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Cost-effectiveness, cost-utility and the budget impact of antidepressants versus preventive cognitive therapy with or without tapering of antidepressants

  • Nicola S. Klein (a1), Ben F. M. Wijnen (a2), Joran Lokkerbol (a3), Erik Buskens (a4), Hermien J. Elgersma (a5), Gerard D. van Rijsbergen (a6), Christien Slofstra (a7), Johan Ormel (a8), Jack Dekker (a9), Peter J. de Jong (a10), Willem A. Nolen (a11), Aart H. Schene (a12), Steven D. Hollon (a13), Huibert Burger (a14) and Claudi L. H. Bockting (a15)...

Abstract

Background

As depression has a recurrent course, relapse and recurrence prevention is essential.

Aims

In our randomised controlled trial (registered with the Nederlands trial register, identifier: NTR1907), we found that adding preventive cognitive therapy (PCT) to maintenance antidepressants (PCT+AD) yielded substantial protective effects versus antidepressants only in individuals with recurrent depression. Antidepressants were not superior to PCT while tapering antidepressants (PCT/−AD). To inform decision-makers on treatment allocation, we present the corresponding cost-effectiveness, cost-utility and budget impact.

Method

Data were analysed (n = 289) using a societal perspective with 24-months of follow-up, with depression-free days and quality-adjusted life years (QALYs) as health outcomes. Incremental cost-effectiveness ratios were calculated and cost-effectiveness planes and cost-effectiveness acceptability curves were derived to provide information about cost-effectiveness. The budget impact was examined with a health economic simulation model.

Results

Mean total costs over 24 months were €6814, €10 264 and €13 282 for AD+PCT, antidepressants only and PCT/−AD, respectively. Compared with antidepressants only, PCT+AD resulted in significant improvements in depression-free days but not QALYs. Health gains did not significantly favour antidepressants only versus PCT/−AD. High probabilities were found that PCT+AD versus antidepressants only and antidepressants only versus PCT/−AD were dominant with low willingness-to-pay thresholds. The budget impact analysis showed decreased societal costs for PCT+AD versus antidepressants only and for antidepressants only versus PCT/−AD.

Conclusions

Adding PCT to antidepressants is cost-effective over 24 months and PCT with guided tapering of antidepressants in long-term users might result in extra costs. Future studies examining costs and effects of antidepressants versus psychological interventions over a longer period may identify a break-even point where PCT/−AD will become cost-effective.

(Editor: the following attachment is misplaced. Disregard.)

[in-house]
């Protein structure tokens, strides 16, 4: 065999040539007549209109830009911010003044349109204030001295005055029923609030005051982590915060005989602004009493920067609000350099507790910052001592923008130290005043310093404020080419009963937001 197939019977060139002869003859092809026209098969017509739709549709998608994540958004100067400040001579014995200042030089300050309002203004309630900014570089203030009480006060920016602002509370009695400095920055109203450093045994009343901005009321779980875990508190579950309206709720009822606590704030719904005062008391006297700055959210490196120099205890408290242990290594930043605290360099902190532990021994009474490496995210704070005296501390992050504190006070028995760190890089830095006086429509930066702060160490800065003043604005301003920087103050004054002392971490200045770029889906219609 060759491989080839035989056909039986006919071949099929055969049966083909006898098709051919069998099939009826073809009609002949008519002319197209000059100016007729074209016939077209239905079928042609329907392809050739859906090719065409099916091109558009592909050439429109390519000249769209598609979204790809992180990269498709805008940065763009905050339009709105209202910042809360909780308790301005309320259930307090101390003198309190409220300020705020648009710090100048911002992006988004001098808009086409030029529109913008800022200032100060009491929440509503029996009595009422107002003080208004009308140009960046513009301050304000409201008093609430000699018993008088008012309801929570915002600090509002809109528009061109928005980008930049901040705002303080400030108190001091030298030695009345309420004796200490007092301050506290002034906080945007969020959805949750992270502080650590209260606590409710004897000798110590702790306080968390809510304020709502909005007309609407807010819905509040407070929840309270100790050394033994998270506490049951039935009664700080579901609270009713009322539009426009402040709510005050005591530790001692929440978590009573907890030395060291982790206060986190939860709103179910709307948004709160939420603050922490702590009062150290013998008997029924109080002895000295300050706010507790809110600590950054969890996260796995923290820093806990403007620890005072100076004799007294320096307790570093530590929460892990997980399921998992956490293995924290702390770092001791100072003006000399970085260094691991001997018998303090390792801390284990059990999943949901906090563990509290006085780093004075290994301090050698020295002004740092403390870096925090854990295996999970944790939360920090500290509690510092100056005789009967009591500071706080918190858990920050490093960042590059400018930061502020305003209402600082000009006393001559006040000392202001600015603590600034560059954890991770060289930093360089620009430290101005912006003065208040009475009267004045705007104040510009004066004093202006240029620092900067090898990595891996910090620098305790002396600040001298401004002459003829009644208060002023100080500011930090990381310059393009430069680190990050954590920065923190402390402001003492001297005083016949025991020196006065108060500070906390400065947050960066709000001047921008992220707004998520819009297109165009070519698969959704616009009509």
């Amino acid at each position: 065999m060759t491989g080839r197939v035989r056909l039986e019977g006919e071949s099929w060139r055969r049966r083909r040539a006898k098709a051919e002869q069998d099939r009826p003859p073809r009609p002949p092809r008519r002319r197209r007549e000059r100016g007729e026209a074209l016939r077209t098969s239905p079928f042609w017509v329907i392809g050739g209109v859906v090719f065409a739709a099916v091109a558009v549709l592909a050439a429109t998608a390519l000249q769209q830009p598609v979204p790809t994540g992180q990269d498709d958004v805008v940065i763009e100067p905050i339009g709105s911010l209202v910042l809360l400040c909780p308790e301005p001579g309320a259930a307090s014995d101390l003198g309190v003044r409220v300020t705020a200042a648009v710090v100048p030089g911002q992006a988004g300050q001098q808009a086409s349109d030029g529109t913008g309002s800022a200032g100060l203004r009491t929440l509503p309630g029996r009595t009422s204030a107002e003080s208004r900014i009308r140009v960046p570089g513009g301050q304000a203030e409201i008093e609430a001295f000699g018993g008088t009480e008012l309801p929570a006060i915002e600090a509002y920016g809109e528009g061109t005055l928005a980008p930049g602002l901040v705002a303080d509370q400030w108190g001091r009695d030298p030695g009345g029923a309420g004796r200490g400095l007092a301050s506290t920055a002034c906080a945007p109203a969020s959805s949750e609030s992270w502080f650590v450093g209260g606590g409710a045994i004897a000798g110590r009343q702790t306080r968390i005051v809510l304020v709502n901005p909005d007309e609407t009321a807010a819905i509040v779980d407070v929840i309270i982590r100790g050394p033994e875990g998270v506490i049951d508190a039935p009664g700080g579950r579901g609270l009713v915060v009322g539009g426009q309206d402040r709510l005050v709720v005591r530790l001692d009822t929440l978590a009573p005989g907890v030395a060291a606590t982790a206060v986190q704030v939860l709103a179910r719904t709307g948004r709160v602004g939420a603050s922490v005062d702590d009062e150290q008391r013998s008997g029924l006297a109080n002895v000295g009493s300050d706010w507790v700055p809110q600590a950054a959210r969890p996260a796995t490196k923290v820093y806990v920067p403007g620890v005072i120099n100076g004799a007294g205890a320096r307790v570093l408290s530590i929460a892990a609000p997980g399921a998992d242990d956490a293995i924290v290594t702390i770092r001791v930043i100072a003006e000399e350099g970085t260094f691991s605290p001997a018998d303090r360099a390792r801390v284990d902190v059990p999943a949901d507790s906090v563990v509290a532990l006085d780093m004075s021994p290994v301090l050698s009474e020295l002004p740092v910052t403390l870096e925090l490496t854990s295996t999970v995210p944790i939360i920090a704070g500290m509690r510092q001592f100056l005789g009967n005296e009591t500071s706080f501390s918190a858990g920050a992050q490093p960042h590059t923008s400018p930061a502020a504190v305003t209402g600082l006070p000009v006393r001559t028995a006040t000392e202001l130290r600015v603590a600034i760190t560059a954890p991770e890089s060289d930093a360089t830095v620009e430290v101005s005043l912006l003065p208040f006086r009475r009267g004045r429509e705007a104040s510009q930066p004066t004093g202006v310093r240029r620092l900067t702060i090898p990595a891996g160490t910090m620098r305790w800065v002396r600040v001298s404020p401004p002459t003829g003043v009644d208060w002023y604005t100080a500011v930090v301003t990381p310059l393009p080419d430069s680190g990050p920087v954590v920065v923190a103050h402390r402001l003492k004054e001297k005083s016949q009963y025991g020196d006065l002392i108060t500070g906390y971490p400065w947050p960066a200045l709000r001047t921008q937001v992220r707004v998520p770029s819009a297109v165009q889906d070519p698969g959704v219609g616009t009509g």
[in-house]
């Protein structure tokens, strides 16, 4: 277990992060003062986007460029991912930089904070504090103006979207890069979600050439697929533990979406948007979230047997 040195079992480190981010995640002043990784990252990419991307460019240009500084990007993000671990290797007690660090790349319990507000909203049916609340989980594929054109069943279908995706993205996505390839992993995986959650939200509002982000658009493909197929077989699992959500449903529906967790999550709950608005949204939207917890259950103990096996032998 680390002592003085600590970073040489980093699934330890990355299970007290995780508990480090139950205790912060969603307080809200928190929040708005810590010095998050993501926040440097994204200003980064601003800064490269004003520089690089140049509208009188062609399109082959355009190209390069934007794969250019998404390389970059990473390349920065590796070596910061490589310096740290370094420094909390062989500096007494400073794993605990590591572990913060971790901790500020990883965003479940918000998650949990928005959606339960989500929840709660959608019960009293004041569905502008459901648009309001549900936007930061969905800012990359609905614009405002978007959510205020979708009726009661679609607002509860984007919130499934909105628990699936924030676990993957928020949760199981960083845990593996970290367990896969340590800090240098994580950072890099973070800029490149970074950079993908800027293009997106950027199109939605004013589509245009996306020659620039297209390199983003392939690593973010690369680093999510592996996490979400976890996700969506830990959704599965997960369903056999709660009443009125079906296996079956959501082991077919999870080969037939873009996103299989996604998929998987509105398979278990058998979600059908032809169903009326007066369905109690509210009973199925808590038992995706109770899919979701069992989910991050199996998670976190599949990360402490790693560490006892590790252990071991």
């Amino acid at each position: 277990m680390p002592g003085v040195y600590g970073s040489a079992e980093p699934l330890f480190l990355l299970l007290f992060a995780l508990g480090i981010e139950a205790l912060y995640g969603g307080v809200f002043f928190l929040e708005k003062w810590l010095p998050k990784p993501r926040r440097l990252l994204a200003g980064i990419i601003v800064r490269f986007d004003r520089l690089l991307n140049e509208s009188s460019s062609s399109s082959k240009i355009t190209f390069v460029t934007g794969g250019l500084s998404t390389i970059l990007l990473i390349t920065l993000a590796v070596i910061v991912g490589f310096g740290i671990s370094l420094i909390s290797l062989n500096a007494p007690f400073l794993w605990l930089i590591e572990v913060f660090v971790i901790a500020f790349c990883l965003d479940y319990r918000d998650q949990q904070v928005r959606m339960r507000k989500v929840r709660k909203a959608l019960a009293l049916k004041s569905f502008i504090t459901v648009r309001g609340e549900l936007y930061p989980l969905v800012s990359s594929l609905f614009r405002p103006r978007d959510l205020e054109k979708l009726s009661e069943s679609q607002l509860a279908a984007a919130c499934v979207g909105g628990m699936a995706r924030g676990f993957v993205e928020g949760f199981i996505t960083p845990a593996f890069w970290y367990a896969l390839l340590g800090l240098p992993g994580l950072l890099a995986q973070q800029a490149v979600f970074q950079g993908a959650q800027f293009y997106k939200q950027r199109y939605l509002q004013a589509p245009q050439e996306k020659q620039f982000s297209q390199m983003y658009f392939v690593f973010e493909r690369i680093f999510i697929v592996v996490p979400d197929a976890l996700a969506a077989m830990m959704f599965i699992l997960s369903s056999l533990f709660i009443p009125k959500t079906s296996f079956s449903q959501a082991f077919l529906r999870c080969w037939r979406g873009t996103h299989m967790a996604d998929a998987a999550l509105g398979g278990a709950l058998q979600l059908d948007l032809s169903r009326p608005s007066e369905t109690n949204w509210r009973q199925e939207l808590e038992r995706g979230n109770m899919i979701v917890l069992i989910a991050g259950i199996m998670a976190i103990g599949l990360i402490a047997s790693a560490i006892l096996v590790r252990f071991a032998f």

Declaration of interest

C.L.H.B. is co-editor of PLOS One and receives no honorarium for this role. She is also co-developer of the Dutch multidisciplinary clinical guideline for anxiety and depression, for which she receives no remuneration. She is a member of the scientific advisory board of the National Insure Institute, for which she receives an honorarium, although this role has no direct relation to this study. C.L.H.B. has presented keynote addresses at conferences, such as the European Psychiatry Association and the European Conference Association, for which she sometimes receives an honorarium. She has presented clinical training workshops, some including a fee. She receives royalties from her books and co-edited books and she developed preventive cognitive therapy on the basis of the cognitive model of A. T. Beck. W.A.N. has received grants from the Netherlands Organisation for Health Research and Development and the European Union and honoraria and speakers' fees from Lundbeck and Aristo Pharma, and has served as a consultant for Daleco Pharma.

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Copyright

This is an Open Access article, distributed under the terms of the Creative Commons Attribution-NonCommercial-NoDerivatives licence (http://creativecommons.org/licenses/by-nc-nd/4.0/), which permits non-commercial re-use, distribution, and reproduction in any medium, provided the original work is unaltered and is properly cited. The written permission of Cambridge University Press must be obtained for commercial re-use or in order to create a derivative work.

Corresponding author

Correspondence: Claudi L. H. Bockting, Department of Psychiatry, University of Amsterdam, Meibergdreef 9, 1105 AZ Amsterdam; University of Groningen, Grote Kruisstraat 2/1 9712 TS Groningen, the Netherlands. Email: c.l.bockting@amc.uva.nl

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Cost-effectiveness, cost-utility and the budget impact of antidepressants versus preventive cognitive therapy with or without tapering of antidepressants

  • Nicola S. Klein (a1), Ben F. M. Wijnen (a2), Joran Lokkerbol (a3), Erik Buskens (a4), Hermien J. Elgersma (a5), Gerard D. van Rijsbergen (a6), Christien Slofstra (a7), Johan Ormel (a8), Jack Dekker (a9), Peter J. de Jong (a10), Willem A. Nolen (a11), Aart H. Schene (a12), Steven D. Hollon (a13), Huibert Burger (a14) and Claudi L. H. Bockting (a15)...
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